Peru at the FIFA World Cup

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This is a record of Peru's results at the FIFA World Cup. The FIFA World Cup, sometimes called the Football World Cup or the Soccer World Cup, but usually referred to simply as the World Cup, is an international association football competition contested by the men's national teams of the members of Fédération Internationale de Football Association (FIFA), the sport's global governing body. The championship has been awarded every four years since the first tournament in 1930, except in 1942 and 1946, due to World War II.

After making their FIFA World Cup debut at Uruguay 1930, Peru next made an impact on the finals at Mexico 1970 where they beat Bulgaria and Morocco to start off the tournament with a surprising bang. The Brazil of Rivelino, Tostao, Jairzinho and Pelé put an end to that adventure 4-2 in the quarter-finals. The World cup of Argentina 1978 saw Peru end up first in their group during the first phase of the tournament, but they were later eliminated after losing all their games in the second phase. Their last World Cup appearance was in that of Spain 1982, a tournament in which Peru was viewed as a favorite. Yet, the problem came when the team basically trained too much and were tired even before the tournament had begun. They were eliminated last in their group, with 2 ties and 1 loss.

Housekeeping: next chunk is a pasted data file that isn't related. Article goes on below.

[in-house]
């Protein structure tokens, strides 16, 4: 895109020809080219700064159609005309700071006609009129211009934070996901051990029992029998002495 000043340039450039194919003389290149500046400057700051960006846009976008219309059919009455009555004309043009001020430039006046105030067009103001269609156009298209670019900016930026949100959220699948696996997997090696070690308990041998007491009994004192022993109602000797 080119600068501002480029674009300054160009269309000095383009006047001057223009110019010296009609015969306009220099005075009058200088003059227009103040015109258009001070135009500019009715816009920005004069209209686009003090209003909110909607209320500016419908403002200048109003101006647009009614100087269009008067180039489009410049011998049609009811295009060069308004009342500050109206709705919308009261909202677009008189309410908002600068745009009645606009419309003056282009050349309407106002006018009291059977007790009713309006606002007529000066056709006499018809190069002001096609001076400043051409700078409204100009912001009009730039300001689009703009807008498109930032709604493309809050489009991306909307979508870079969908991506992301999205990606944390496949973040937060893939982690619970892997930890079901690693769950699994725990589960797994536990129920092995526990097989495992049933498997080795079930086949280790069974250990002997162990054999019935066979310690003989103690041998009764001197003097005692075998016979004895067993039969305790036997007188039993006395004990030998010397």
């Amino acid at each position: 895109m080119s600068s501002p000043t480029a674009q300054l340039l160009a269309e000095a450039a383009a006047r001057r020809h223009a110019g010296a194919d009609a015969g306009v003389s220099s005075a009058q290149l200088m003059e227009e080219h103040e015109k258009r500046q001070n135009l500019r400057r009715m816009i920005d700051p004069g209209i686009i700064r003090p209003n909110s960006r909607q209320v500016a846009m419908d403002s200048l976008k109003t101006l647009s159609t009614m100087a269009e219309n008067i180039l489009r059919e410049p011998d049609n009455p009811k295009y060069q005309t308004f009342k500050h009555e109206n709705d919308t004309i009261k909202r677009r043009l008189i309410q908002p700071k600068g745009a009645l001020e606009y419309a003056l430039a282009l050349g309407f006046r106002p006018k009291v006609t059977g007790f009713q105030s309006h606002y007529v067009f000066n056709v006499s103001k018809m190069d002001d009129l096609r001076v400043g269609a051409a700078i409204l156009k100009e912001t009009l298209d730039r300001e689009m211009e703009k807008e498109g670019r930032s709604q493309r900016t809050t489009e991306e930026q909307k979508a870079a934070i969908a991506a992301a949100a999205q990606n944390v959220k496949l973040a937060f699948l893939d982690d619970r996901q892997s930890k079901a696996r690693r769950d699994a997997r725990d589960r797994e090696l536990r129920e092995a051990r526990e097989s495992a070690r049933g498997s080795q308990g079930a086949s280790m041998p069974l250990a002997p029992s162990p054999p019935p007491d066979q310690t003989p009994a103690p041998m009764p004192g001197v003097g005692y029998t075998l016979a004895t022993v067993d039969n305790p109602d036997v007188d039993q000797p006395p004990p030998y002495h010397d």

History[edit]

Finals[edit]

As one of the 13 national sides that accepted the invitation to the inaugural World Cup, Peru was placed in Group 3 with Romania and hosts Uruguay.[1] With a mere 300 spectators, Peru's match against Romania holds the record of lowest attendance in a World Cup game.[2] Peru lost (1–3) in a violent game where, in the second half, a fight broke out and a Peruvian became the first player sent off in a World Cup.[A] A few days later, Peru and Uruguay played the inaugural match of the Estadio Centenario. The Peruvians were lauded by the spectators for their defense and the impressive ability of forward José María Lavalle; Peru lost by one goal to the eventual champions, who defeated their subsequent opponents by scoring at least 4 goals per game.[1]

Photo of eleven men, six standing and five crouching, inside a stadium
Peru's 1970 World Cup team. Sports historian Richard Henshaw describes them as "the surprise of the 1970 competition, showing flair and a high level of skill".[5]

The Peruvian squad next participated in the Mexico 1970 World Cup, where they were placed in Group 4 with West Germany, Bulgaria, and Morocco.[6] In the first game, Peru's "psychological reaction" to the 1970 Ancash earthquake caused the team to quickly concede two goals to Bulgaria. However, as Brian Glanville stated, "the elusive dribbling of Cubillas, the powerful breaks from the back four of Héctor Chumpitaz, the running of [Hugo] Sotil and [Alberto] Gallardo, turned the tide"; Peru won 3–2.[7] The team proceeded to the quarterfinals as group runner-up after defeating Morocco (3–0) and losing to West Germany (1–3);[6] there, Peru were eliminated by Brazil (2–4) in "a spectacular and effervescent game, a game in which both sides delighted in attack and scorned caution",[8] and where both teams displayed "a feast of open play and goals".[9]